During shutdown I noticed that while the motor was slowing down that the burner continued to burn at a lesser rate for perhaps 2 seconds -- can anyone confirm whether this is normal behavior or not? I can't say I've ever watched it shutdown before and want to make sure I don't need to do something with the pump while I am in here tuning things up.
 
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Old 12-11-15, 03:56 PM
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jreedwine

I dont know the answer to your question but I was nosing around and found this. It seems to me you and the folks on this thread who suspect the pump would be in agreement with this. Seems like it could fit your symptoms I think, lol.

In standard installations the fuel oil pumping unit sends high pressure heating oil through its outlet tube to an inlet fitting on the oil burner that in turn sends that high pressure oil to the oil burner nozzle where it is sprayed and ignited in the combustion chamber. When the oil burner tops, we want to quickly stop the flow of oil to the nozzle.

If we don't stop the oil flow quickly, heating oil at lower pressure continues to squirt, then dribble, out of the end of the nozzle where it will not benefit from complete combustion.

The result is an accumulation of un-burned heating oil in the combustion chamber - the cause of a "bang" or worse an oil burner puffback at the start of a subsequent oil burner "on" cycle.

Oil burner fuel units (oil pumps) already contain an internal check valve intended to quickly stop the flow of oil to the burner when the oil burner motor stops. But with age, or more likely with the passage of dirt and sludge from the oil tank, through the oil lines, through the oil filter, and finally sneaking past the internal filter screen found inside the fuel unit, that crud, or some of it, lands on the internal check valve seat where it can cause the valve to fail to seal quickly or completely.
Oil Delay Solenoid Valves, Quick-Stop Valves, Oil Safety Valves
 
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Old 12-13-15, 07:01 PM
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Well, on Friday night I got some new self tapping screws to replace the rusted out ones that got buggered up when I removed the head to clean the tube it connects to -- I think in the future I'll just clean as best as I can be reaching my hand in from the other end after I remove the gun -- don't want to risk messing the screws up again.

I also got a new set of electrodes and installed them and calibrated them using my T501 gauge exactly to the Beckett specifications. Below you'll find some pictures of the cleaned up gun with new electrodes as well as the head (which I cleaned up a little bit with the wire wheel on the grinder and as with some 320 grit sandpaper.) The only reason I bothered cleaning the face of it was so I would be able to tell if it was getting dirty again.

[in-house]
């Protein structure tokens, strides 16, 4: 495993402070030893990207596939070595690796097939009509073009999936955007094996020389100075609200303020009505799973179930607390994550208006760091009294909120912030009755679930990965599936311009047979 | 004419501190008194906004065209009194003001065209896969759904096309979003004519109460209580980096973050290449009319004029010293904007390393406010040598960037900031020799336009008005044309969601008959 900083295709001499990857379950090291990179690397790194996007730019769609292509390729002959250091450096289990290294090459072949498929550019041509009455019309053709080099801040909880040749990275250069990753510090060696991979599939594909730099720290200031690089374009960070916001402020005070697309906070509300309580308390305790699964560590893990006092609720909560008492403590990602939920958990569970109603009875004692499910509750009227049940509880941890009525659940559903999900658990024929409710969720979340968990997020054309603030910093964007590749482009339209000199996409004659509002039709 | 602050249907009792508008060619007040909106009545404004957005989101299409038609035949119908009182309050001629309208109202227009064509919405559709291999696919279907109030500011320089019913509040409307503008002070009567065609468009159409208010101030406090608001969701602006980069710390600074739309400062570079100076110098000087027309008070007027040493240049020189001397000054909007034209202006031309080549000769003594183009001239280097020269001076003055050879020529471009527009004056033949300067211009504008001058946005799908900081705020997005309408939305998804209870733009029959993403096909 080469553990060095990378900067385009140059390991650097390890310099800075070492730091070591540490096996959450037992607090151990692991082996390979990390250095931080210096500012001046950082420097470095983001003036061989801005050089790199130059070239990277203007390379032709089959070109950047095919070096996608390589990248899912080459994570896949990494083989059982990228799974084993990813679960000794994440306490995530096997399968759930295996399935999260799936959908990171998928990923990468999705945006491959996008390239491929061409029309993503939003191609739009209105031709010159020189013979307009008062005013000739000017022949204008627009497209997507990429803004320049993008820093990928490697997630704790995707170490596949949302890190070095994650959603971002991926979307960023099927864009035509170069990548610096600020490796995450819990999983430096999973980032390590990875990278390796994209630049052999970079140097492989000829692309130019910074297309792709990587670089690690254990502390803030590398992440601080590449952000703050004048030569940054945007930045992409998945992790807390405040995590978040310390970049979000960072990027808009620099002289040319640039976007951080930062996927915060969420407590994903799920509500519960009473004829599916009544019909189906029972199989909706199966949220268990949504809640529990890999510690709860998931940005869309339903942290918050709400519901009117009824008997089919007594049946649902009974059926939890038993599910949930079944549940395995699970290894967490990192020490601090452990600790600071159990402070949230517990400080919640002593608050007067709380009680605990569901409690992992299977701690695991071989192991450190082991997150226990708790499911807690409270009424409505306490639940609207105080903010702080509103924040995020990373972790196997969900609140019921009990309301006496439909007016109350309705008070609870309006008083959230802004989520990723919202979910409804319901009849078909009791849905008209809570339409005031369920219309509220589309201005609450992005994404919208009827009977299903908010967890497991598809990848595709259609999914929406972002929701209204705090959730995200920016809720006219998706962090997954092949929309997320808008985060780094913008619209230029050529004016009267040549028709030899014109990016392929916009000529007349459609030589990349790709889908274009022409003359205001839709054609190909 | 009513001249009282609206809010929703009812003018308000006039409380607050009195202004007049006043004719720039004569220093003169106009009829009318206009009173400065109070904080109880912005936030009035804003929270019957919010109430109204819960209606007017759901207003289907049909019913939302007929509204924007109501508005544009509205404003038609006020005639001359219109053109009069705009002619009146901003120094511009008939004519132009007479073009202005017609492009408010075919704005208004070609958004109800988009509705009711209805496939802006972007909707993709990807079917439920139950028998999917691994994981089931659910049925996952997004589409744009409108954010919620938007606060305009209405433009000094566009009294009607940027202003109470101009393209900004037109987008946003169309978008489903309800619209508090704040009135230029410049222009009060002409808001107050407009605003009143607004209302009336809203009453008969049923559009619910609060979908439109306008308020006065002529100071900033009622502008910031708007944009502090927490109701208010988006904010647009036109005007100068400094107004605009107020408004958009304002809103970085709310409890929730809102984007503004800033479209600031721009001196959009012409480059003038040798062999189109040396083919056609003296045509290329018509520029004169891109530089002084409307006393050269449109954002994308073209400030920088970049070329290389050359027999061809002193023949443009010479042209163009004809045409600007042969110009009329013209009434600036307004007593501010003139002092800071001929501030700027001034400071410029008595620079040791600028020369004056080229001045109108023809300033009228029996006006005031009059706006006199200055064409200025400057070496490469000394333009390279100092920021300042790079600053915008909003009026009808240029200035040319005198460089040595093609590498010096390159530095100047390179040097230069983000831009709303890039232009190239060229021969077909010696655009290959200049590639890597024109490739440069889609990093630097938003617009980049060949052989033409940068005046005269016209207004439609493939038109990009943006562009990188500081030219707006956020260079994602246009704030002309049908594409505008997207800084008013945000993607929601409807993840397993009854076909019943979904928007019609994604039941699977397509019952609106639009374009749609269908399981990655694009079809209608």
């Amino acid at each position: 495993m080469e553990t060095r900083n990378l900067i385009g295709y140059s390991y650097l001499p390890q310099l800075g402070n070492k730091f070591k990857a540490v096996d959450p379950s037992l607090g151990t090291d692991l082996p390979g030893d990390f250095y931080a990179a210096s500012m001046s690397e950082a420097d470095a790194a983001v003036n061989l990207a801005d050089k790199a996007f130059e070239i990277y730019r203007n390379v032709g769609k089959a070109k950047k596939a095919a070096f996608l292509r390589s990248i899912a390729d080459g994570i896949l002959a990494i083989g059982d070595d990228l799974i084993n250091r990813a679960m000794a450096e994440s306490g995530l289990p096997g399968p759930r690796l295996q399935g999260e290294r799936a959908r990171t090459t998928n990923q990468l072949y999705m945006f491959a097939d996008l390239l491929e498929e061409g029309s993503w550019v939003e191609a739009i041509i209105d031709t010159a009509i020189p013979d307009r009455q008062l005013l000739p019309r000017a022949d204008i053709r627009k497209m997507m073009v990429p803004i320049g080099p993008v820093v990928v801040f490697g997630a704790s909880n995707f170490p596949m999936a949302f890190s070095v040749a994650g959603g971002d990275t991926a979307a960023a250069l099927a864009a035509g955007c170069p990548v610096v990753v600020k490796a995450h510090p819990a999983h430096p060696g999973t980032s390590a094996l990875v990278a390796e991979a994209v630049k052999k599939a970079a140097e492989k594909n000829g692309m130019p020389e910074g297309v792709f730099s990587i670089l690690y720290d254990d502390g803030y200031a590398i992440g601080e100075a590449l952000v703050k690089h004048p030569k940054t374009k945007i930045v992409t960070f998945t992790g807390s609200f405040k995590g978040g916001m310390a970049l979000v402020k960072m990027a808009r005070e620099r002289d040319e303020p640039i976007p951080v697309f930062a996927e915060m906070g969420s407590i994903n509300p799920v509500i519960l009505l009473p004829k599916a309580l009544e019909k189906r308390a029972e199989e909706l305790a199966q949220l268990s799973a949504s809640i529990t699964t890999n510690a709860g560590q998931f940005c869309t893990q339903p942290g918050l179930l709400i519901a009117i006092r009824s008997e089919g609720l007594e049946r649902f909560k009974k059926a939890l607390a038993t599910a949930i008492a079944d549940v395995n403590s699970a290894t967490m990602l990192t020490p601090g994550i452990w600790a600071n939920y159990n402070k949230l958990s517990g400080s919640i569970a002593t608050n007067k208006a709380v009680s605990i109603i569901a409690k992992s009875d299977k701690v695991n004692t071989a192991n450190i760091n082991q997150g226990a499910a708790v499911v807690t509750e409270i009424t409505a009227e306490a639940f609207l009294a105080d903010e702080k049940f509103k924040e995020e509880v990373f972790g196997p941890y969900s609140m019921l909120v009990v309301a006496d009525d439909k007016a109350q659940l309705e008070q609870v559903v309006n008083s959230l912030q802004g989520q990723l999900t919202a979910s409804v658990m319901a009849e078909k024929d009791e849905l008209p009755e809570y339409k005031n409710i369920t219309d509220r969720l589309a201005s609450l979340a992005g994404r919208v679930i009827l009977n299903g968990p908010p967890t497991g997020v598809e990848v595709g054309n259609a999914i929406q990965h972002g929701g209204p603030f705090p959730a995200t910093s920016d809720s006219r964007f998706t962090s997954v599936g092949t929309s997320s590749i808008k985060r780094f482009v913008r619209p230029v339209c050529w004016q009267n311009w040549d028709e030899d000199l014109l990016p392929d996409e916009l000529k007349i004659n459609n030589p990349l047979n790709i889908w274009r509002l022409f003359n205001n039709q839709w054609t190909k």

So far the every firing has been spot on (I must have heard it fire 20 or so times because I've been keeping an eye on it all weekend, though it was really warm around here, so it didn't run as much as it might have otherwise.) So, perhaps the combination of the Z dimension being off and the gun assembly being so gunked up with fuel varnish and carbon was causing an intermittent ignition problem -- seems plausible.

In terms of my concerns over the fuel pump, I did some more research and found out that air in gun can cause extended shut off times (would make sense that air was in there since I changed out the nozzle), because now it seems to stop burning within a second of the call for heat ending, which seems more reasonable.

I'm going to continue to keep my eye on it and see what happens. I'll post back in a week or so whether or not I believe my efforts yielded a solution. I may also have the local HVAC guys check the draft for me and do a combustion analysis just to be sure, but I want to make sure it is operating more or less correctly first.

Thanks all for the help so far!

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Old 12-14-15, 08:22 AM
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That sounds like a good plan. Hope things keep running well and you post back with good results.
 
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Old 12-22-15, 04:38 AM
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Well, it has been over a week now and the oil burner has been firing correctly every time. I know this because I have been keeping an ear open and because I no longer walk down the basement steps to the smell of oil in the air .

I think this one is solved, thanks everyone for the help, I really appreciate it!